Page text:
I had a post, awhile back, that described making your own willow arbor. When I planted my sweet peas seeds I needed something for them to clamber on, and it was the perfect opportunity to use some hazelnut watersprouts that I had trimmed out the year before (I save those kinds of things).
It is a very temporary structure (if you even want to call it that), but enough for the delicate pea tendrils and light weight of their stems. Ok, I know it looks flimsy, and it probably won’t withstand much time and weather, even though those are sharpened ends pushed several inches into the soft ground… but I sort of like its simple thrown together look. And covered in sweet peas, all it has to do is support that main act 🙂 this from a girl who used twine for morning glory supports for years (I now have fine and fancy LATTICE). You have to start somewhere!
I came across a video from fine gardening on making your own tuteur from more sturdy materials and I think I would like to put one or two of those together for later in the season. Maybe you would like to try your hand at some of these little projects, as well.
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It does look flimsy but should suffice to hold up the sweet peas. I prefer your approach – just enough to hold up the ‘display’ to remain almost unnoticeable. Easy to pull up when unneeded and easy to replace.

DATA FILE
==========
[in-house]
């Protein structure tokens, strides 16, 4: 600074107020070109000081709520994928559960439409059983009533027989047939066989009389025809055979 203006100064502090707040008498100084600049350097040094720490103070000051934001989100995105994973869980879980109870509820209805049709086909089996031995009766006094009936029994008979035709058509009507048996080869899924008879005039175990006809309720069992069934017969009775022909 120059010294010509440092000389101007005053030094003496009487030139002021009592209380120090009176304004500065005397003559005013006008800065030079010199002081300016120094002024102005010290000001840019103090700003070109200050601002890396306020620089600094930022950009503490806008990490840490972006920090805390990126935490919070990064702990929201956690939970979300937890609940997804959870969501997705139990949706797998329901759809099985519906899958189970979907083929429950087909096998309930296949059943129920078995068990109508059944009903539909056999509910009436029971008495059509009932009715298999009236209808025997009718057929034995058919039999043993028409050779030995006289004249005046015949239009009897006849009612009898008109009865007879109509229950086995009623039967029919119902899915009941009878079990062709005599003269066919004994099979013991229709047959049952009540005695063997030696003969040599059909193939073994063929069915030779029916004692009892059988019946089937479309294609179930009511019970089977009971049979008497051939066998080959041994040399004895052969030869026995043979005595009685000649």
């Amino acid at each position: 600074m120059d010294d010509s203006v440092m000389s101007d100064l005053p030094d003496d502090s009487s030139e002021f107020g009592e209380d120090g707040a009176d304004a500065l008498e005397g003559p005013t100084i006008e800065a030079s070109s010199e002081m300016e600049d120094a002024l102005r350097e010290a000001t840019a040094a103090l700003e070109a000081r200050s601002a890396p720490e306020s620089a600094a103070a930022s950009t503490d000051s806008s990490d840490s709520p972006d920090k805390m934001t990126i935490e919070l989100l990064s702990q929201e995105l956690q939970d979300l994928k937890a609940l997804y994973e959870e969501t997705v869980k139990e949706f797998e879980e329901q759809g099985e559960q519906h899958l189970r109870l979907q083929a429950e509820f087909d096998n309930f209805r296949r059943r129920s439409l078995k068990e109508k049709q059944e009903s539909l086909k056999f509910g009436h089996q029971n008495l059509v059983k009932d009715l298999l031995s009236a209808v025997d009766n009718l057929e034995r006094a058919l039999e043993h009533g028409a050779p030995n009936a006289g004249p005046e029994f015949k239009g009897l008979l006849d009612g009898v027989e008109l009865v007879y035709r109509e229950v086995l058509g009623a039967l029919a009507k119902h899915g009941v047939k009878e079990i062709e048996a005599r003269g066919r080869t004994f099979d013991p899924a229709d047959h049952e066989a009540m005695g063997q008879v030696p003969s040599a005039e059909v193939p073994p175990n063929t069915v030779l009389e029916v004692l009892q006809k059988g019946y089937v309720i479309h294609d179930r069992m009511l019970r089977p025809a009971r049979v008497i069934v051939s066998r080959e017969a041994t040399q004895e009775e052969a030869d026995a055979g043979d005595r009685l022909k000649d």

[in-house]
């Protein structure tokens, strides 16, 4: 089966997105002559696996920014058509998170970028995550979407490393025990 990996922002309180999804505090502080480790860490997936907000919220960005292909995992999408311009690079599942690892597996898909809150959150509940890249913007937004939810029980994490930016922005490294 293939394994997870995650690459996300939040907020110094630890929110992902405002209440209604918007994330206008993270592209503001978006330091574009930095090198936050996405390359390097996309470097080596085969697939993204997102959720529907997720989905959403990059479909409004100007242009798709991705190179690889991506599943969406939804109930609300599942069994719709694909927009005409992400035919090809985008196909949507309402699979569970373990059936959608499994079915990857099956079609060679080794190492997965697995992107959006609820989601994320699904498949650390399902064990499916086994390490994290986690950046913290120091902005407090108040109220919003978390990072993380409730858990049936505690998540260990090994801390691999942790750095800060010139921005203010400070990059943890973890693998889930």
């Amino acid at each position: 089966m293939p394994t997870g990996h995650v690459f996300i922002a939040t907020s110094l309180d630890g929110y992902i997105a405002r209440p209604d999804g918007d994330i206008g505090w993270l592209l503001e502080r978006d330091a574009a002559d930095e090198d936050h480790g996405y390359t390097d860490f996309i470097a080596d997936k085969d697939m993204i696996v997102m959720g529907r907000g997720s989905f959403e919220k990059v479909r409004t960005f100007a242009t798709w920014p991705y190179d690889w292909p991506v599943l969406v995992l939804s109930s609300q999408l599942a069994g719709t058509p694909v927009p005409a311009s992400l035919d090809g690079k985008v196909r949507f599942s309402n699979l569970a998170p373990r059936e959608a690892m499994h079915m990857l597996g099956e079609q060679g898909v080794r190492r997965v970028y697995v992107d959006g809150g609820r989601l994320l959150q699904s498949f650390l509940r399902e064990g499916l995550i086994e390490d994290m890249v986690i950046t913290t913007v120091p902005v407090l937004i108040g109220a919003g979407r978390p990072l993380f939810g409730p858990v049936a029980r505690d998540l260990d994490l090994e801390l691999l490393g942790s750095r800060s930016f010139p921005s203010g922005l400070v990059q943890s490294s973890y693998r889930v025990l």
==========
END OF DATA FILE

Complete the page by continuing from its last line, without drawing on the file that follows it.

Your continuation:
I use cedar poles to make a tepee to hold up pole beans and other annuals. It’s a bit more visible but I get to sit inside.
Rob (ourfrenchgarden) says
It’ll look perfect with sweet peas scrambling up it! The fact it’s ‘rustic’, you know, not at all manicured means it’ll suit such a ‘cottagey’ plant.
I’ve made some tuteurs from weedy alder which pops up everywhere along the banks of the river here.
I’ve formed a teepee from them with a view to planting a climber against them.
John at JWLW says
HI: Ilona you just created another garden project for me. We could use about 10 of them.
Thanks for the info and the reminder that I have to come up with something.
Teresa R says
We love this rustic look! My dh likes things naturalistic.
Well, we just pruned out a bunch of apple branches and cut down some unwanted mulberries… so if I get real diligent I have plenty of material for this new occupation of mine.
That is a mighty big “if”, but I will make one or two more of my hazel supports.
Well, John I hope to see pictures 🙂 don’t Rob’s alder tepees sound fabulous? Alder trees always remind me of the “Wind in the Willows” stories.
WiseA: sitting inside something like that sounds fun – but at my age maybe I wouldn’t be able to get back out!
Hi Teresa… rustic fits this old farmhouse just fine… but sometimes I want something more “gentrified” 😉
Modern seating benches says
Hi, Its fantastic Garden ornaments. Has this ornaments are hand made they have that extra beauty.
dont forget the huge interior of arching strong branches of our forsythia “thinking place”…
the blooming part rode over this inner structure..a living tuteur.
I always remember that huge forsythia in the middle of the large back yard! It is how forsythias were meant to grow ( and shelter children who imagined and dreamed!)
The other best way I have seen these grown is weeping over an embankment.